Machine learning has evoked a new way to understand the world. Two research paradigms have emerged in machine learning: one is inherited from the reductionist and rationalist traditions of philosophy; the other is based on idealised and holistic connectionism. The two research paradigms have now merged into one for data mining and knowledge discovery. The functionality of deep learning networks is established by training and cannot be explained and justified by reference to a predefined rule-based procedure (Schubbach 2021). Machine learning built on artificial neural networks is associated with the epistemology of empiricism, in which learning is performed by the brain. Learning is defined as the process of generalising general principles from continuously accumulated experience, and machine learning is to simulate this learning function of the brain. When a human provides empirical data to a machine system, models based on these continuously accumulated data are generated and then used to perform recognition (such as image and sound recognition, collectively called pattern recognition). This is understood to parallel the learning performed by a human. The formula can be likened to the cognitive progression from experience to theory, which is the process of extracting knowledge and models from data, as well as the process of generalisation from individual to general. Then, the general models formed will provide corresponding judgments under new situations.
Machine ‘experience’ can be the basis for constructing an epistemology of machine learning, suggesting that the idea of a machine-oriented, non-anthropocentric epistemology is feasible. Machine ‘experience’, as an experience characterised by data, is characterised by big data, including a large amount, multidimensionality, rapidity, and overall completeness and automation. Therefore, the computation of data by machines can be defined as the reflection and representation of things by machines based on an algorithmic extension of the human perceptual system. It is similar to human experience but different from human experience. Machines emulate aspects of human experience insofar as they can calculate, compute, register, record, and correlate data that is contained within human experiencing, indicating that human experience data can be directly used by machines. Similarly, humans can learn machine ‘experience’, reflecting that the use of data in traditional science can be regarded as the learning of machine ‘experience’.
Nevertheless, it is commonly recognised that the exact mechanisms through which experience is generated by machine learning are still a mystery to human, which is due to machine learning integrating myriad data with un-concrete mathematical objects which cannot be interpreted by humans. Due to our inability to understand how they work, the models are often labelled ‘black boxes’. Therefore, the next section is dedicated to showing machine learning from the perspective of epistemic opacity.
With the far-reaching impact of machine learning in supporting various fields of human life, cutting-edge questions about the ethical guidelines, black boxes, and attribution of responsibility for machine learning urgently need answers from the philosophical community. Can humans control the pace of machine learning development? How can the models be made more credible in the process of machine learning system-assisted decision-making? Besides, how can the stability and reliability of machine learning output be ensured? All of the above questions are related to the transparency and interpretability of machine learning as well as the clarity and consistency of our epistemological notions. Transparency means that a model is considered to be transparent if by itself it is understandable. Interpretability is defined as the ability to explain or to provide the meaning in understandable terms to a human.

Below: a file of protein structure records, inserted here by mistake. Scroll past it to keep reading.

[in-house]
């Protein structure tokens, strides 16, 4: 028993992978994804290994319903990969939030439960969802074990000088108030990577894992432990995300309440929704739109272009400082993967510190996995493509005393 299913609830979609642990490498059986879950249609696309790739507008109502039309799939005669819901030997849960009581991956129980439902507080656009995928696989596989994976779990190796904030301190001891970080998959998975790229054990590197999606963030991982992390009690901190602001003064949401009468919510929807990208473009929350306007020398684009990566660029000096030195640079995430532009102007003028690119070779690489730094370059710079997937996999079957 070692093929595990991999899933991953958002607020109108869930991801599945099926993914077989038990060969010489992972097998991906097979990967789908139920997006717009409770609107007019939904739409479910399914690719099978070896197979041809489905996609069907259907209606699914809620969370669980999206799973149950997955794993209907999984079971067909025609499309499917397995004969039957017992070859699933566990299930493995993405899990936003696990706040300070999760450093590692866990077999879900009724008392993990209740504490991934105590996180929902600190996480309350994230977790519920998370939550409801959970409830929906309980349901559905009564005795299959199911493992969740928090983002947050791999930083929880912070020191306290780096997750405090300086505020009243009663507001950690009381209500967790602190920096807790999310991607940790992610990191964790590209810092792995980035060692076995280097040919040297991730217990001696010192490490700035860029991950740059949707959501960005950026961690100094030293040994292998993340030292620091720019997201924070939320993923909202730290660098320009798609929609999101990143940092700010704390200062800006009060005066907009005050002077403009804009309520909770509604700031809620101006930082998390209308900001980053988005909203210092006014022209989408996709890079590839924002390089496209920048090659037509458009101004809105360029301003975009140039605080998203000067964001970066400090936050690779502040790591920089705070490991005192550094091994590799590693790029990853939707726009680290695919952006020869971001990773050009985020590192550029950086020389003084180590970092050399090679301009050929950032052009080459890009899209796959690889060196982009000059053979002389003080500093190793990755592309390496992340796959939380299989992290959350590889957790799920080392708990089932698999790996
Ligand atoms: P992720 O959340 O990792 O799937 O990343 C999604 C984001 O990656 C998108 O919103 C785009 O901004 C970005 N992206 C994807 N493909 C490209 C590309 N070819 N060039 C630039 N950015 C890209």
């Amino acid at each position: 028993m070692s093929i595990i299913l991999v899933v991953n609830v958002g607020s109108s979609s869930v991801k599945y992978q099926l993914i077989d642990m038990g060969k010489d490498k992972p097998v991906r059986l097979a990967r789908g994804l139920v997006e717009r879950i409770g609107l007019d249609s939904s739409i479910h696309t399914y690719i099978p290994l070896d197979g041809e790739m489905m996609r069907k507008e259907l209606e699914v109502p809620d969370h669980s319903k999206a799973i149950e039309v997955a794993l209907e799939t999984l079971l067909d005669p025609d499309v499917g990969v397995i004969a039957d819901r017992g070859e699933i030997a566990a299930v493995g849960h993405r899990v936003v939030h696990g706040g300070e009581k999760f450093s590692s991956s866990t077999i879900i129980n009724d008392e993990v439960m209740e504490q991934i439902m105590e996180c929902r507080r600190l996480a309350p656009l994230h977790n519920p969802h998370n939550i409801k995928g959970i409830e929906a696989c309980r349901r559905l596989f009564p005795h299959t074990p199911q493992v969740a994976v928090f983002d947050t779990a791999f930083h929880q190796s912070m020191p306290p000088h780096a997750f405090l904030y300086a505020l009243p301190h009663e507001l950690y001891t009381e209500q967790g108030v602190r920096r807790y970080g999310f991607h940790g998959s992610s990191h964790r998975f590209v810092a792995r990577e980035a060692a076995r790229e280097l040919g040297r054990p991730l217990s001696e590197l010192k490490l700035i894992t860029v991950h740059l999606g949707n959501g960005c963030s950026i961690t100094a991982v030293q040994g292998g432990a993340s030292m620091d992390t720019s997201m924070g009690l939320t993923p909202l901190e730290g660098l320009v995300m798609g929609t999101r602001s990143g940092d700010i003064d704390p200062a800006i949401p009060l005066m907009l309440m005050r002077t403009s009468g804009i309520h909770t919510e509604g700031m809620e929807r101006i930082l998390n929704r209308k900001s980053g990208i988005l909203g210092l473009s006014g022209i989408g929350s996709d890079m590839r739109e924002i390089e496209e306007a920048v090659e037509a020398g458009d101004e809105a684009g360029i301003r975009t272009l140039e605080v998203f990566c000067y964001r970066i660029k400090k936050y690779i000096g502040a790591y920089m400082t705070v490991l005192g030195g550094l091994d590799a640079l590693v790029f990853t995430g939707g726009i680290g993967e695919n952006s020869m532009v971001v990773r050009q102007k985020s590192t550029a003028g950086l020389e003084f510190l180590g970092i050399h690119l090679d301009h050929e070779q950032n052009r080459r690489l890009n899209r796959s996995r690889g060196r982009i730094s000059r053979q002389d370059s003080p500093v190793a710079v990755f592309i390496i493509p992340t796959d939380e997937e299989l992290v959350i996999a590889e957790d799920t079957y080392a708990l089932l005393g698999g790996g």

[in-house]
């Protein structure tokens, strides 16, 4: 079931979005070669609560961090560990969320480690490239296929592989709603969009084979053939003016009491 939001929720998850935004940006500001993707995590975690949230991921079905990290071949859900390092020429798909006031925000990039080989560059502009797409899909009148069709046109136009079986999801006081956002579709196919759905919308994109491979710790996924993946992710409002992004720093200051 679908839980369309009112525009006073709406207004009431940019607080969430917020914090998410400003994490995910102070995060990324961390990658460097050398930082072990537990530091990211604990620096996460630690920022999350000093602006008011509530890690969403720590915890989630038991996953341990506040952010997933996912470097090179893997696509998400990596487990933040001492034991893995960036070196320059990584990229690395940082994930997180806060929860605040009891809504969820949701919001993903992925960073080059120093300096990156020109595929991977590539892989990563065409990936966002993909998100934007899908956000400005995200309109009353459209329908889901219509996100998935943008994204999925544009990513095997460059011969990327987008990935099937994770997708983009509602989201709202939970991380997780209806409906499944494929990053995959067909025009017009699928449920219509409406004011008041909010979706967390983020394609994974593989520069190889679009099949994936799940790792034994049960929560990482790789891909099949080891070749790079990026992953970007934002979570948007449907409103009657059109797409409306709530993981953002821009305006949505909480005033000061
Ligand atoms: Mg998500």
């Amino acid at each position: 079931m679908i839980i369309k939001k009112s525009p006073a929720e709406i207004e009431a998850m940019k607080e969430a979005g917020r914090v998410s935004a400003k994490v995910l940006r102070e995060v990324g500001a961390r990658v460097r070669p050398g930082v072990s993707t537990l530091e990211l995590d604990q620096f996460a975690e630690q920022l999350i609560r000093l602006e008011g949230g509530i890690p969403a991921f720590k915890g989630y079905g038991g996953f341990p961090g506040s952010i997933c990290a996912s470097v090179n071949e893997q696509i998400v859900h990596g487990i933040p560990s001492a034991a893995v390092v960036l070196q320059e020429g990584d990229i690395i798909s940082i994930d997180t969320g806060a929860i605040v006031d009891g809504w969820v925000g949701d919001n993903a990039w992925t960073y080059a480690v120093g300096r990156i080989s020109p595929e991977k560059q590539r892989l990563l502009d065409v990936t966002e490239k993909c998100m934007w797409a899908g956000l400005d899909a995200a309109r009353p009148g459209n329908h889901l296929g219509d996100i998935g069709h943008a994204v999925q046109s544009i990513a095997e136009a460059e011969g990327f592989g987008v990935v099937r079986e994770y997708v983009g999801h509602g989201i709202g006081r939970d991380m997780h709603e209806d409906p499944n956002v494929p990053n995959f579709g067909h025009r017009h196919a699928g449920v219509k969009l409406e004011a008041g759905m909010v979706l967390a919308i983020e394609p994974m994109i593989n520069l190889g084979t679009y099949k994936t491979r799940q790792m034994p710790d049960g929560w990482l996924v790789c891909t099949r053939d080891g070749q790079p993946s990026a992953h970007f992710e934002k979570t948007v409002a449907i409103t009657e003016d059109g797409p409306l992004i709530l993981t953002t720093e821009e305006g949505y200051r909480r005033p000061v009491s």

As black-box Machine Learning models are increasingly being employed to make important predictions in critical contexts, the demand for transparency is increasing from the various stakeholders in AI. The danger is on creating and using decisions that are not justifiable, legitimate, or that simply do not allow obtaining detailed explanations of their behaviour (Arrieta et al. 2020). The transparency problem of machine learning is reflected in epistemic opacity. Specifically, 1) at the algorithm level, complex algorithms are composed of multiple implicit layers of artificial neural networks, like a black box, resulting in the problem of uninterpretability of algorithms; 2) at the data level, opacity is closely related to data bias, and bias will penetrate into the data with the human’s own access in the human collection and selection of data, resulting in the data used for training; 3) at the level of an intelligent agent, intelligence is composed of the algorithm, data, and hardware, and its internal working mechanism is quite complex. Moreover, humans may not be able to transparently know the intelligent agent as a holistic being, though it is assumed that humans can achieve transparent knowledge of algorithms and data.
As machine learning relies more and more on deep neural networks, the problem of epistemic opacity is further exacerbated by the facts as follows. 1. The transformation between layers of multilayer neural networks involves hundreds of millions of parameters and complex nonlinearities, making it impossible for us to understand this formal transformation process transparently. As a result, the difficulty of human understanding is significantly increased. 2. The neural networks are in an automatic construction process throughout the whole process of co-action, and modelers can understand only the static structure of the model instead of thoroughly grasping the automated dynamic working of the model.